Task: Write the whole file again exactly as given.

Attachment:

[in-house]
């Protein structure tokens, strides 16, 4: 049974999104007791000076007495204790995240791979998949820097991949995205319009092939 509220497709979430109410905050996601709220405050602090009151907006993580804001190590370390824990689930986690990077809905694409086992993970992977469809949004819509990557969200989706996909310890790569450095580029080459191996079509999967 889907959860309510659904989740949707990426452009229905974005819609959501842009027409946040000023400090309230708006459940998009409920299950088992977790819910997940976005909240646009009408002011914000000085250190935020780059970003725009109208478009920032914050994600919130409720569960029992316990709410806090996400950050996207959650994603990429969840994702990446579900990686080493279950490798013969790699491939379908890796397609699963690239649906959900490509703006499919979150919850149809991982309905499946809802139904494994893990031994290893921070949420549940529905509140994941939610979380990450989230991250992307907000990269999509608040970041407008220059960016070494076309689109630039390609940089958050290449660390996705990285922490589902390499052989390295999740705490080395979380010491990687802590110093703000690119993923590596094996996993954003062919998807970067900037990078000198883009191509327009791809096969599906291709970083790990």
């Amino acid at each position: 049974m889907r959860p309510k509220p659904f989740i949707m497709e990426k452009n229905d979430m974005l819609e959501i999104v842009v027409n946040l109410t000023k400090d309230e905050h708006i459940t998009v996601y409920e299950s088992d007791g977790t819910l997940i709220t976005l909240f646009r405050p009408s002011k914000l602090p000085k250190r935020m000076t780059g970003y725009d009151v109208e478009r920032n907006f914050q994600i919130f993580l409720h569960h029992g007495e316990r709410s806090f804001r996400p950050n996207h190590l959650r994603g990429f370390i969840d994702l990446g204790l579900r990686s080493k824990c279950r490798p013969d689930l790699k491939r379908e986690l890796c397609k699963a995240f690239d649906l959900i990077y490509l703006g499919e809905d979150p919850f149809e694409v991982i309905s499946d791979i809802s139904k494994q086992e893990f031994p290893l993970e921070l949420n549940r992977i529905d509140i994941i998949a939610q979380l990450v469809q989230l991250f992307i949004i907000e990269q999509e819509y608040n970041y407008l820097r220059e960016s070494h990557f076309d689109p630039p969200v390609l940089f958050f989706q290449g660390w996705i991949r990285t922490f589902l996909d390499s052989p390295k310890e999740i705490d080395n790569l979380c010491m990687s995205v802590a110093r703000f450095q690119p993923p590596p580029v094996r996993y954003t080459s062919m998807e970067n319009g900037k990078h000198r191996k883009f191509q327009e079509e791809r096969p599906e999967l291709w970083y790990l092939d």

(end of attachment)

[in-house]
């Protein structure tokens, strides 16, 4: 049974999104007791000076007495204790995240791979998949820097991949995205319009092939 509220497709979430109410905050996601709220405050602090009151907006993580804001190590370390824990689930986690990077809905694409086992993970992977469809949004819509990557969200989706996909310890790569450095580029080459191996079509999967 889907959860309510659904989740949707990426452009229905974005819609959501842009027409946040000023400090309230708006459940998009409920299950088992977790819910997940976005909240646009009408002011914000000085250190935020780059970003725009109208478009920032914050994600919130409720569960029992316990709410806090996400950050996207959650994603990429969840994702990446579900990686080493279950490798013969790699491939379908890796397609699963690239649906959900490509703006499919979150919850149809991982309905499946809802139904494994893990031994290893921070949420549940529905509140994941939610979380990450989230991250992307907000990269999509608040970041407008220059960016070494076309689109630039390609940089958050290449660390996705990285922490589902390499052989390295999740705490080395979380010491990687802590110093703000690119993923590596094996996993954003062919998807970067900037990078000198883009191509327009791809096969599906291709970083790990």
């Amino acid at each position: 049974m889907r959860p309510k509220p659904f989740i949707m497709e990426k452009n229905d979430m974005l819609e959501i999104v842009v027409n946040l109410t000023k400090d309230e905050h708006i459940t998009v996601y409920e299950s088992d007791g977790t819910l997940i709220t976005l909240f646009r405050p009408s002011k914000l602090p000085k250190r935020m000076t780059g970003y725009d009151v109208e478009r920032n907006f914050q994600i919130f993580l409720h569960h029992g007495e316990r709410s806090f804001r996400p950050n996207h190590l959650r994603g990429f370390i969840d994702l990446g204790l579900r990686s080493k824990c279950r490798p013969d689930l790699k491939r379908e986690l890796c397609k699963a995240f690239d649906l959900i990077y490509l703006g499919e809905d979150p919850f149809e694409v991982i309905s499946d791979i809802s139904k494994q086992e893990f031994p290893l993970e921070l949420n549940r992977i529905d509140i994941i998949a939610q979380l990450v469809q989230l991250f992307i949004i907000e990269q999509e819509y608040n970041y407008l820097r220059e960016s070494h990557f076309d689109p630039p969200v390609l940089f958050f989706q290449g660390w996705i991949r990285t922490f589902l996909d390499s052989p390295k310890e999740i705490d080395n790569l979380c010491m990687s995205v802590a110093r703000f450095q690119p993923p590596p580029v094996r996993y954003t080459s062919m998807e970067n319009g900037k990078h000198r191996k883009f191509q327009e079509e791809r096969p599906e999967l291709w970083y790990l092939d």